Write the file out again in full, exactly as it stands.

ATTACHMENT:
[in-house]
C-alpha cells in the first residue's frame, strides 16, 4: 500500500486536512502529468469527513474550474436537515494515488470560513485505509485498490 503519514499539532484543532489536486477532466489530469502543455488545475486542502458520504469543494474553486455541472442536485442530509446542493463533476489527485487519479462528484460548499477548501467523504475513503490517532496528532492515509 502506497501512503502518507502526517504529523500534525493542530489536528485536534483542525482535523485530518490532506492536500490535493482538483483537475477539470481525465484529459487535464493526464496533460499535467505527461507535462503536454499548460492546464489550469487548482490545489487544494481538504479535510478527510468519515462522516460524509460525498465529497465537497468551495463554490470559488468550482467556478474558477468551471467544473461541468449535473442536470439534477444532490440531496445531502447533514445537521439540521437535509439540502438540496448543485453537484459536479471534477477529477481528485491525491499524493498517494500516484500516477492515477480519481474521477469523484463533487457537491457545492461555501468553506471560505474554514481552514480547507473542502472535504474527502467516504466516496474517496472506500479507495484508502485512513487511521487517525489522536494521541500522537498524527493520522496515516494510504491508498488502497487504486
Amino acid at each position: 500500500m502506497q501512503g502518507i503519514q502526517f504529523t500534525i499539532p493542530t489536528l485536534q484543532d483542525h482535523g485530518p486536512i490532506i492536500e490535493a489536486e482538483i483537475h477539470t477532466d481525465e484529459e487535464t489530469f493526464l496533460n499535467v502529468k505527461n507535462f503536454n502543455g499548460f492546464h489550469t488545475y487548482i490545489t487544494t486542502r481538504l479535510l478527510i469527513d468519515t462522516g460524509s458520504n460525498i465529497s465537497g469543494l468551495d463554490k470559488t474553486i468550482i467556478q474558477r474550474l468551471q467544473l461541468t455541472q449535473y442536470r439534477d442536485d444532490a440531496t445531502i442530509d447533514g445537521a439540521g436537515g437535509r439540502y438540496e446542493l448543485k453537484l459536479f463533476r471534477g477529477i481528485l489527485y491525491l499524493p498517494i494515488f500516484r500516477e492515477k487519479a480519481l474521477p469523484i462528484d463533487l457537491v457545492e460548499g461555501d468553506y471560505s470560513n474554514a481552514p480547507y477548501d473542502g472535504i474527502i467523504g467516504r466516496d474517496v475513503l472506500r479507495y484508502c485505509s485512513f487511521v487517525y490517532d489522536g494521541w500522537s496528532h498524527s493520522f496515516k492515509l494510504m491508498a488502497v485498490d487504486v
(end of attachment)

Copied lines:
[in-house]
C-alpha cells in the first residue's frame, strides 16, 4: 500500500486536512502529468469527513474550474436537515494515488470560513485505509485498490 503519514499539532484543532489536486477532466489530469502543455488545475486542502458520504469543494474553486455541472442536485442530509446542493463533476489527485487519479462528484460548499477548501467523504475513503490517532496528532492515509 502506497501512503502518507502526517504529523500534525493542530489536528485536534483542525482535523485530518490532506492536500490535493482538483483537475477539470481525465484529459487535464493526464496533460499535467505527461507535462503536454499548460492546464489550469487548482490545489487544494481538504479535510478527510468519515462522516460524509460525498465529497465537497468551495463554490470559488468550482467556478474558477468551471467544473461541468449535473442536470439534477444532490440531496445531502447533514445537521439540521437535509439540502438540496448543485453537484459536479471534477477529477481528485491525491499524493498517494500516484500516477492515477480519481474521477469523484463533487457537491457545492461555501468553506471560505474554514481552514480547507473542502472535504474527502467516504466516496474517496472506500479507495484508502485512513487511521487517525489522536494521541500522537498524527493520522496515516494510504491508498488502497487504486
Amino acid at each position: 500500500m502506497q501512503g502518507i503519514q502526517f504529523t500534525i499539532p493542530t489536528l485536534q484543532d483542525h482535523g485530518p486536512i490532506i492536500e490535493a489536486e482538483i483537475h477539470t477532466d481525465e484529459e487535464t489530469f493526464l496533460n499535467v502529468k505527461n507535462f503536454n502543455g499548460f492546464h489550469t488545475y487548482i490545489t487544494t486542502r481538504l479535510l478527510i469527513d468519515t462522516g460524509s458520504n460525498i465529497s465537497g469543494l468551495d463554490k470559488t474553486i468550482i467556478q474558477r474550474l468551471q467544473l461541468t455541472q449535473y442536470r439534477d442536485d444532490a440531496t445531502i442530509d447533514g445537521a439540521g436537515g437535509r439540502y438540496e446542493l448543485k453537484l459536479f463533476r471534477g477529477i481528485l489527485y491525491l499524493p498517494i494515488f500516484r500516477e492515477k487519479a480519481l474521477p469523484i462528484d463533487l457537491v457545492e460548499g461555501d468553506y471560505s470560513n474554514a481552514p480547507y477548501d473542502g472535504i474527502i467523504g467516504r466516496d474517496v475513503l472506500r479507495y484508502c485505509s485512513f487511521v487517525y490517532d489522536g494521541w500522537s496528532h498524527s493520522f496515516k492515509l494510504m491508498a488502497v485498490d487504486v